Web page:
We have a great restaurant client, whose Board is made up of management team members and investors. One of the investors has not been involved in restaurants before, and uses the term "Number 9" to denote any restaurant-related practice that he has not encountered in the course of his own business.
Well, the #1 Number 9 item that we address with Owners who may not be familiar with the business of restaurants is Tips. In fact, it's such an involved topic, that this Wikipedia page on Gratuity uses 111 references to fully describe it! So let's go to Tipping School and learn how and why Tips make the restaurant business such an odd duck:
1. Tips are defined by labor laws as belonging to the Server or Bartender, i.e. "Tipped Employees," to whom they are given by a Customer. Tips are thoroughly entrenched in the customs of diners in the United States, as described in this historical analysis of tipping. The Customer paying the Tipped Employee by tipping creates a direct, paying relationship between the Customer and the Tipped Employee, in between which the Restaurant Owner is not allowed to participate.
2. Tips are not wages in Minnesota, in that they do not count towards the minimum wage that workers must earn from an Employer. Minnesota is one of seven states that do not participate in the Tip Credit provision. However, for the purpose of payroll taxes, Tips are very similar to regular wages, in that they are taxed the same payroll taxes that regular wages are taxed.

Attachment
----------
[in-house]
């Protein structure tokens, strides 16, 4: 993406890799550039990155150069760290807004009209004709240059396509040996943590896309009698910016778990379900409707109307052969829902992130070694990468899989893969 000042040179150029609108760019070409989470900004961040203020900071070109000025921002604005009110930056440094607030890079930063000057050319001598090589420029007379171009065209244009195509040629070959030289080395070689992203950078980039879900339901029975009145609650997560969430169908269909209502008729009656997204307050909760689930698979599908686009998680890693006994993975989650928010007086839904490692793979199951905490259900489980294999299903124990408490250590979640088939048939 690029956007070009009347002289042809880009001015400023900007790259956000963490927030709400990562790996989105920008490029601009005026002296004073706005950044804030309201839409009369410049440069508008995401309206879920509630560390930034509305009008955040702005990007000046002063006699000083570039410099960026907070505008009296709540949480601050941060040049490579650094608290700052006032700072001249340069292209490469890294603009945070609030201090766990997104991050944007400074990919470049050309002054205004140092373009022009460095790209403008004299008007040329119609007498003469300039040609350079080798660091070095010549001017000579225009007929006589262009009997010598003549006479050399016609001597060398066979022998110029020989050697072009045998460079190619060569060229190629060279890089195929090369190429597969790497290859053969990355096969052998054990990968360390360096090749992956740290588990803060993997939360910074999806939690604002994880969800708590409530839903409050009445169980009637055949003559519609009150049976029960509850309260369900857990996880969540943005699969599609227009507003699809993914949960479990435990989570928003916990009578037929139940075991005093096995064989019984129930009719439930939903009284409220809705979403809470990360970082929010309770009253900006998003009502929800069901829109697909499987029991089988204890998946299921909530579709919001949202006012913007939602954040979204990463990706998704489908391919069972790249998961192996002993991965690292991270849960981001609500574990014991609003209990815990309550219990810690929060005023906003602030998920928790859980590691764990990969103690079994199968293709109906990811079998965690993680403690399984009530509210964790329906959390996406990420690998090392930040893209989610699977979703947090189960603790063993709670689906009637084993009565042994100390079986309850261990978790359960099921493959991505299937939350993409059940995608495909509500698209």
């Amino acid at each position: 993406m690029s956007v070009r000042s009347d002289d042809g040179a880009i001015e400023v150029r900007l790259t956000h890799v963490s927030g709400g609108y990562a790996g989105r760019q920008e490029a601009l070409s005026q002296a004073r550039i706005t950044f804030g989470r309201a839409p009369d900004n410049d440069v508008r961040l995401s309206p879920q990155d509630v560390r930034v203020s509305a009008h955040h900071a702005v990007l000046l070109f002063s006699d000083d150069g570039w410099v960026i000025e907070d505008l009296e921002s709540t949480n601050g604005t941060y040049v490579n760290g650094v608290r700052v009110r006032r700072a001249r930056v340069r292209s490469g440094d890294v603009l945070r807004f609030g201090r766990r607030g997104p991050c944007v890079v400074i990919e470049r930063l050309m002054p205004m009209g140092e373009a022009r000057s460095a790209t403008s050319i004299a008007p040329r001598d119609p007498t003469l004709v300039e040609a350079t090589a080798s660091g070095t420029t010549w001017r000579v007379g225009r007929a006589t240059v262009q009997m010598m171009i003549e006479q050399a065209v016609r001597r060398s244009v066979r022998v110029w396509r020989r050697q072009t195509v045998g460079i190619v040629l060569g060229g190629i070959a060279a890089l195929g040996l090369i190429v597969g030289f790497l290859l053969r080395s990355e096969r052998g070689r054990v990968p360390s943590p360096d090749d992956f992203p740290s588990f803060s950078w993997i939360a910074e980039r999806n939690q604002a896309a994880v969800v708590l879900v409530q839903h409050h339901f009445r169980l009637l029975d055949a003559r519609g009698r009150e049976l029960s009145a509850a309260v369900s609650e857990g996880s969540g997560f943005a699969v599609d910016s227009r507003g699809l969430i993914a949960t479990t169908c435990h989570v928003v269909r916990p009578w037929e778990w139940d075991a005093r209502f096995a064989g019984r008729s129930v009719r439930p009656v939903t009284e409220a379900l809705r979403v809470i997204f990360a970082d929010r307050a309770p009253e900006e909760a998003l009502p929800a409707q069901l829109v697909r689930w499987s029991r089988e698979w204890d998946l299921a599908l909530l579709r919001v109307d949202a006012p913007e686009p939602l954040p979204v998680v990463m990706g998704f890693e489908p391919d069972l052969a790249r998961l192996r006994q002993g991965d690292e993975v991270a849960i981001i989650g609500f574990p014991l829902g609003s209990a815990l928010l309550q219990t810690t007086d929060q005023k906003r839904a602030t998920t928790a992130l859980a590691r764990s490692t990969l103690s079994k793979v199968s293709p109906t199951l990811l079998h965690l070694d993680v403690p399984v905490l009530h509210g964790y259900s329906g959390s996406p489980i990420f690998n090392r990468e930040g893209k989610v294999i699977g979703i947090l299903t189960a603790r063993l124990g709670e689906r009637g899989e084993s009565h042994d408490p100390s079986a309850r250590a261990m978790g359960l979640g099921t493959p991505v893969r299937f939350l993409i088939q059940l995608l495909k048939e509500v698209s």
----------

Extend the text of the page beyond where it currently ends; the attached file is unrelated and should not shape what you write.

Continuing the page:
3. Tips are owned by the Tipped Employee to which they are given, and as such, Restaurant Owners are prohibited from telling Tipped Employees what to do with their Tips. Tips do not have to be shared by the Employee to which they are given, meaning the Employee is not obligated to share the Tips with any other Employee, such as Bar Backs, Wait Assistants, or anyone who works in the Kitchen. Restaurant Owners can not tell Tipped Employees that they should share their Tips with other Non-Tipped Employees.
4. In most restaurant environments, the Tipped Employees do share some of their Tips with support Employees, such as the Wait Assistants and Bar Backs who help the Tipped Employees complete their tasks. Although this is not required, and it can not be enforced by the Restaurant, it is a common practice among the Tipped Employees to share their tips with other Front-of-House employees. The Kitchen staff is usually not included in the share.
End of lesson! Next blog we'll talk about how Tips have tipped the hierarchy within the restaurant environment on its ear, making Servers and Bartenders the highest paid people within a restaurant business.
Quick note: Cue the Accountant is hosting a Restaurant Owners Discussion group meeting on Wednesday, September 25th in Minneapolis. If you are an Owner interested in joining the discussion, please reach out here.